Security analysts, though, said the complaints were far out of proportion to the level of activity.
“Part of this is a calculation — a desire to make as big a fuss as possible to try to limit future enforcement. But part of it is genuine surprise because a lot of these activist groups got used to eight years of non-enforcement under Obama,” said Mark Krikorian, executive director of the Center for Immigration Studies.
“Trump really is, so far, just a return to normalcy in immigration enforcement. It was Obama that was the radical break,” Mr. Krikorian said.
U.S. Immigration and Customs Enforcement said the actions were planned well in advance of Mr. Trump’s inauguration and were similar to actions taken under Mr. Obama.
The operation focused on five regions, netting 190 in Georgia and the Carolinas, another 235 in the Midwest, 161 in the Los Angeles region, 41 in New York and 28 around San Antonio. Of those, 495 had criminal records, 29 were ignoring deportation orders and another 89 had been deported before and managed to sneak back into the country.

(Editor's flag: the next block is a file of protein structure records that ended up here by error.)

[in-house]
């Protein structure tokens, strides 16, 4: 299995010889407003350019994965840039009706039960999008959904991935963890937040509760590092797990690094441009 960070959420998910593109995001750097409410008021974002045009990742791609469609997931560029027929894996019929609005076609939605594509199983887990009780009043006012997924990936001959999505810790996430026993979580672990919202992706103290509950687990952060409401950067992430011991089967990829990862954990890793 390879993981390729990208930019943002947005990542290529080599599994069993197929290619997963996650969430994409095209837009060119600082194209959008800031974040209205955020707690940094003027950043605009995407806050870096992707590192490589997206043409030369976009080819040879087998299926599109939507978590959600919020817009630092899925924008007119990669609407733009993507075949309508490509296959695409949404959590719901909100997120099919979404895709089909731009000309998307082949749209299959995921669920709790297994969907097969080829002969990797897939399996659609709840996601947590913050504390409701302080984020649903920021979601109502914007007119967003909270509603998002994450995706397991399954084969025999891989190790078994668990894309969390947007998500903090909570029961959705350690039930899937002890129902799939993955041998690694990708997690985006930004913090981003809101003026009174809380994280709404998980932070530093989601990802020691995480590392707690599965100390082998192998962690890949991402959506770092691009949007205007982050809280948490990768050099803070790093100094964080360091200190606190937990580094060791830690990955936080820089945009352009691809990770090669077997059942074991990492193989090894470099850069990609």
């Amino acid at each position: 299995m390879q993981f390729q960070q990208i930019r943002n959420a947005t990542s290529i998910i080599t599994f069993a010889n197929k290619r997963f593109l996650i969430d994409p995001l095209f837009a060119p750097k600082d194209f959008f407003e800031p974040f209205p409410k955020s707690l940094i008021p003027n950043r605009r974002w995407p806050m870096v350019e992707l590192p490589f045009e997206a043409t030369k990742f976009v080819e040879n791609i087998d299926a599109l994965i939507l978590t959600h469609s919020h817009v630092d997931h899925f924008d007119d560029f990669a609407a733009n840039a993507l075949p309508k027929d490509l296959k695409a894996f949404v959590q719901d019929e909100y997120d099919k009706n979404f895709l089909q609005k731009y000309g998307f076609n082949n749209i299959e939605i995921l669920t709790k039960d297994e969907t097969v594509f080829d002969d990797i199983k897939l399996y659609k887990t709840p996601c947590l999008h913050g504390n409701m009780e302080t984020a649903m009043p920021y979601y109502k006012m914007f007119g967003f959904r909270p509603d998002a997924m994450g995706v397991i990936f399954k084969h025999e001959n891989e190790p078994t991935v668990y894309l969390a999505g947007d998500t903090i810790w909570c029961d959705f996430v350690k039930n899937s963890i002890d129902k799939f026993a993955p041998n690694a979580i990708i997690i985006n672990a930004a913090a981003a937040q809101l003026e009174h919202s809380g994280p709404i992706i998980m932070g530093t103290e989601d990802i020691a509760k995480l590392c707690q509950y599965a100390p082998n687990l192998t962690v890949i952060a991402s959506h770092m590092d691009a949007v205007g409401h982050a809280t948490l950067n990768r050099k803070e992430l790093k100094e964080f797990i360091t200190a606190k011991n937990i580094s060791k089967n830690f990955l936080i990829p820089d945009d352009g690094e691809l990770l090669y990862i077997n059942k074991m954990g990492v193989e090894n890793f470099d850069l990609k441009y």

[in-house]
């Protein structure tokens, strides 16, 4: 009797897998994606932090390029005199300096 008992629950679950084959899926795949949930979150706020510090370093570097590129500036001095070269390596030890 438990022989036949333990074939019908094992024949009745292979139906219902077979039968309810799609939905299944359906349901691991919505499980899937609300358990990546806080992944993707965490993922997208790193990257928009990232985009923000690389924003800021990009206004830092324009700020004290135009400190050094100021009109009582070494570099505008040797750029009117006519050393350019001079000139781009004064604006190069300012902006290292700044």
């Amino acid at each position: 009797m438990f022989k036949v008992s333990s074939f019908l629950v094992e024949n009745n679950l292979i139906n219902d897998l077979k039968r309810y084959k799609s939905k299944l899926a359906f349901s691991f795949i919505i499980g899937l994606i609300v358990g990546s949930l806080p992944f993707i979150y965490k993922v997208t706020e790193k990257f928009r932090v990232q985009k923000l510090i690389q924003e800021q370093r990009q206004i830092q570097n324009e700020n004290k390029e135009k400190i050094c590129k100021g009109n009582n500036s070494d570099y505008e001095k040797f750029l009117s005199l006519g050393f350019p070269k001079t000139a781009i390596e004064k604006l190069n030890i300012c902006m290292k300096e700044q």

The operations last week nabbed less than a third of the number arrested in March 2015, half the number caught in August 2013 and a quarter of the more than 3,100 arrests in an April 2012 operation, ICE said.
Activists warned of reports of checkpoints set up to try to spot illegal immigrants in the Southeast, saying they had received calls on their hotline.
ICE denied those reports, saying that is not how the agency works and chastising the groups for spreading false fears.
“Any groups falsely reporting such activities are doing a disservice to those they claim to support,” the agency said in a statement.
The advocates said they are trying to find attorneys and are advising immigrants not to open doors to agents who don’t have warrants.
A year ago, the same activists were furious at Mr. Obama after a series of raids to arrest illegal immigrants who were part of the surge from Central America. Those raids nabbed 121 migrants who crossed the border after May 1, 2014, and who had exhausted their appeals and been given final deportation orders.
Those raids were overseen by Sarah Saldana, ICE director at the time, and Thomas Homan, who led ICE’s enforcement division and is now acting director of the agency.